“It’s not clear that when someone comes to seek medical services because they feel dizzy [it’s because of the heat]. There are times when it’s obvious that they were working in the yard and overheated,” he said. He added that in other cases, there are people who feel bad being inside the house, and it can be attributed to some previous condition they have. “But it’s very possible that the reason why [the condition] worsened was because they were experiencing extreme heat. And that isn’t so easy to quantify,” said Jiménez.

“Unless we become a little more aware of this and health care providers start making these notes and saying, well, ‘at least there is a suspicion that this was caused by a heat event,’ it’s not going to be very easy to make that connection in Puerto Rico,” he said.

The Climatology Office is generating historical data on heat indices, which will allow them to compare with current data, he said. His office, whose duties include taking a historical look at past trends, does have temperature data from 1898 to the present but has not worked with the indices. Although data began to be collected that year following the U.S. invasion of Puerto Rico in July 1898, the first year with complete data was the following year, 1899.

Jiménez explained that the more humid the environment is, the harder it is for the body to evaporate sweat and for the body to cool down.

“It becomes harder for us to regulate body temperature, because body temperature must be within certain ranges, and the higher the index is, the harder it is for us to maintain those temperatures. There may come a time when you cannot maintain the temperature, and then the health risks begin, and the first to be at risk are the people who are compromised in some way, the most vulnerable,” said Dr. Jiménez.

He said the heat index has its limitations, such as, for example, it does not consider solar radiation. In other words, a worker who is on the street, under the sun, with a high heat index, is at greater risk.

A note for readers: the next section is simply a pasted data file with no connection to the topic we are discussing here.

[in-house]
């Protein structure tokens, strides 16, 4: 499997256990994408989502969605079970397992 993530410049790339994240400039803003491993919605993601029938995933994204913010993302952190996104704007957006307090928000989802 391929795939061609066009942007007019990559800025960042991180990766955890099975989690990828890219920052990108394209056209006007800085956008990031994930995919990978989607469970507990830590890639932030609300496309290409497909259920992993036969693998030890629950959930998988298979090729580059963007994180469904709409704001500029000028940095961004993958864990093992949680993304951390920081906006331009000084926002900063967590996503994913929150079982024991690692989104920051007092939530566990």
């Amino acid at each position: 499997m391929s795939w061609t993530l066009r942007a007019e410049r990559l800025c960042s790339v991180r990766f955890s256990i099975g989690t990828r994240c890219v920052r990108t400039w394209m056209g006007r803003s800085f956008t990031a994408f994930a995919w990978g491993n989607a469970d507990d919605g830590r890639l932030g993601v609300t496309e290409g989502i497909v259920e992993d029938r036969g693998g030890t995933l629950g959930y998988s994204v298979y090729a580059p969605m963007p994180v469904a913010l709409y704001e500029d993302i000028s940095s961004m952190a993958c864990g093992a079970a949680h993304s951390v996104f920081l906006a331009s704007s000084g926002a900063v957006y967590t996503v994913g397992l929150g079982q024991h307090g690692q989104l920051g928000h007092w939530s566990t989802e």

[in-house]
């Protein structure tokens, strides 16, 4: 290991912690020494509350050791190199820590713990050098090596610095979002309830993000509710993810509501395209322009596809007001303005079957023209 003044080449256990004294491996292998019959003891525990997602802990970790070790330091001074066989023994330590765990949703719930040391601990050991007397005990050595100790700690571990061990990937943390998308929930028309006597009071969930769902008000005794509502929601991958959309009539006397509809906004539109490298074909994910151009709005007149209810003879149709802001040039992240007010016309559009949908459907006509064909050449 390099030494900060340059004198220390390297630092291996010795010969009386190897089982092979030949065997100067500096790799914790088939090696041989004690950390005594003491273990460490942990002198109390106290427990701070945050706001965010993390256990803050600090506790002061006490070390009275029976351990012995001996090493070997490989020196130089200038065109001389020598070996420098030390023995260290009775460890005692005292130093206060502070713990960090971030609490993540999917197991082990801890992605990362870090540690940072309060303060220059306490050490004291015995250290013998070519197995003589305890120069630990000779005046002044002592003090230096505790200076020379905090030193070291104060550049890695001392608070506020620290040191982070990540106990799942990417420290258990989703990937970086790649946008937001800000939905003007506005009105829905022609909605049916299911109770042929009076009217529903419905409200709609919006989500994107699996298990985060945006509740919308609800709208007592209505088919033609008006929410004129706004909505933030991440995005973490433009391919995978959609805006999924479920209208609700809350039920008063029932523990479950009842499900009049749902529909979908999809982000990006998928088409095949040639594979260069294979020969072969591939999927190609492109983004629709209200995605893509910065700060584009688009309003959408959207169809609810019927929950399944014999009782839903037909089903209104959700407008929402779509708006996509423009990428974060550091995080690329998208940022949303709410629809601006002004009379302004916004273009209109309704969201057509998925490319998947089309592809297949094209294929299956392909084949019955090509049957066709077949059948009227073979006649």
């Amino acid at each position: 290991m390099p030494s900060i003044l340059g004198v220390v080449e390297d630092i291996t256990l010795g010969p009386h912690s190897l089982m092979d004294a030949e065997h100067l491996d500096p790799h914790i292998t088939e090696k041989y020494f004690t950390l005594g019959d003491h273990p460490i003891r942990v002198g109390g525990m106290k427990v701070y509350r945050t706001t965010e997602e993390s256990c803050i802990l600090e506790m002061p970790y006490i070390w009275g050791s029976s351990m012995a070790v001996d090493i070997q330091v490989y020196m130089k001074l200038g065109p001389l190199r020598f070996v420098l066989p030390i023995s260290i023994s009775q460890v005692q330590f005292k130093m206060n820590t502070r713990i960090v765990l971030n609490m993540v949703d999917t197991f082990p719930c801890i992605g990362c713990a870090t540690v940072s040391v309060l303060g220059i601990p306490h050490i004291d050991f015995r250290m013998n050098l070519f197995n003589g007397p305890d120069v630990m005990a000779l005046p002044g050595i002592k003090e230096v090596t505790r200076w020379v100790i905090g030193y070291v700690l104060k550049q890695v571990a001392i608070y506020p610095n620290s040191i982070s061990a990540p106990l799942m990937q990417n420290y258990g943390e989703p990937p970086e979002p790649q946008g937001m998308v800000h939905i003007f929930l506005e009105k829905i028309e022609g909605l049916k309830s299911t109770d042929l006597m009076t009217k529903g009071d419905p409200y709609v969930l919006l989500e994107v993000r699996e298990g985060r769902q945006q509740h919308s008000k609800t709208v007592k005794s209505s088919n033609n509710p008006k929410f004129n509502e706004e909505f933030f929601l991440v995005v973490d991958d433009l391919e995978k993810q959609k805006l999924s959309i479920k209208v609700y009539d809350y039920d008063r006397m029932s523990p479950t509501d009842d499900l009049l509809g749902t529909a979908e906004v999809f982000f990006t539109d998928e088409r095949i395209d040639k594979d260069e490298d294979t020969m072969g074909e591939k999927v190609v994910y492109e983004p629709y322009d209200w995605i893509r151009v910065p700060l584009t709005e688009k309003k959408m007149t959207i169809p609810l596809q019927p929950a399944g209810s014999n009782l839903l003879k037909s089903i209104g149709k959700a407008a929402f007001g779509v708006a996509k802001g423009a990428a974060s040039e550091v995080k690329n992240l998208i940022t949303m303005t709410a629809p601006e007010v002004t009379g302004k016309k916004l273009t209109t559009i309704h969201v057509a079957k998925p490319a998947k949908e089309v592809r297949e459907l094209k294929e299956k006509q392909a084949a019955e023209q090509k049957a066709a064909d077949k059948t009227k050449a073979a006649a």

Government agencies notice the change in the workplace

According to the local Department of Labor, the OSHA (U.S. Occupational Safety and Health Administration) office in Puerto Rico adopted the National Emphasis Program (NEP) last year, which aims to identify, reduce, or eliminate occupational exposures to heat in several industries.

That began to codify inspections related to these risks in the summer of 2022.

From April 2022 to the present, it has carried out 76 formal inspections where occupational risks due to heat exposure have been addressed. Thirty of these inspections were motivated by employee complaints, and 46 inspections were scheduled for high-risk heat industries, according to Judith Cruz, assistant secretary of the office.

None of the inspections carried out had citations or complaints related to heat, she assured. One of the cases was initially investigated as a possibly heat-related fatality, but the case was closed without citations or accusations since the autopsy results revealed that the cause of death was natural due to pre-existing conditions of the employee, she added.

However, she said OSHA does not have specific regulations for occupational heat hazards.

The Puerto Rico Labor Department assured that it has taken measures to guide employers and workers about the effects of high temperatures at work and avoid risky situations and fatalities.

On the other hand, according to data from the Puerto Rico State Insurance Fund, the cases they have treated and have received the diagnosis of “hyperthermic shock (heatstroke, sunstroke)” have been increasing in the past 11 years. From 2012 to 2022, 53 cases have been registered, this last year having the highest number, with 10 cases.

Why the extreme heat?

National Weather Service Hydrologist Odalys Martínez said although the record of the summer of 2012, when there were 36 consecutive days with temperatures above 90ºF, has not been surpassed, this year has been worse because the temperatures at night do not drop. As she explained, at that time of day, temperatures cooled down, which is not happening now.

Ernesto Morales added that this also has to do with the heat wave in the Atlantic Ocean. He said ocean temperatures around Puerto Rico are currently around 87º, making it harder for temperatures to cool off.

Martínez said that although temperatures are expected to continue rising, it is unknown if, for example, next summer will be just as hot.

Extreme heat has affected Puerto Ricans since May, and even in October, heat indices above 100 degrees continue to be reported.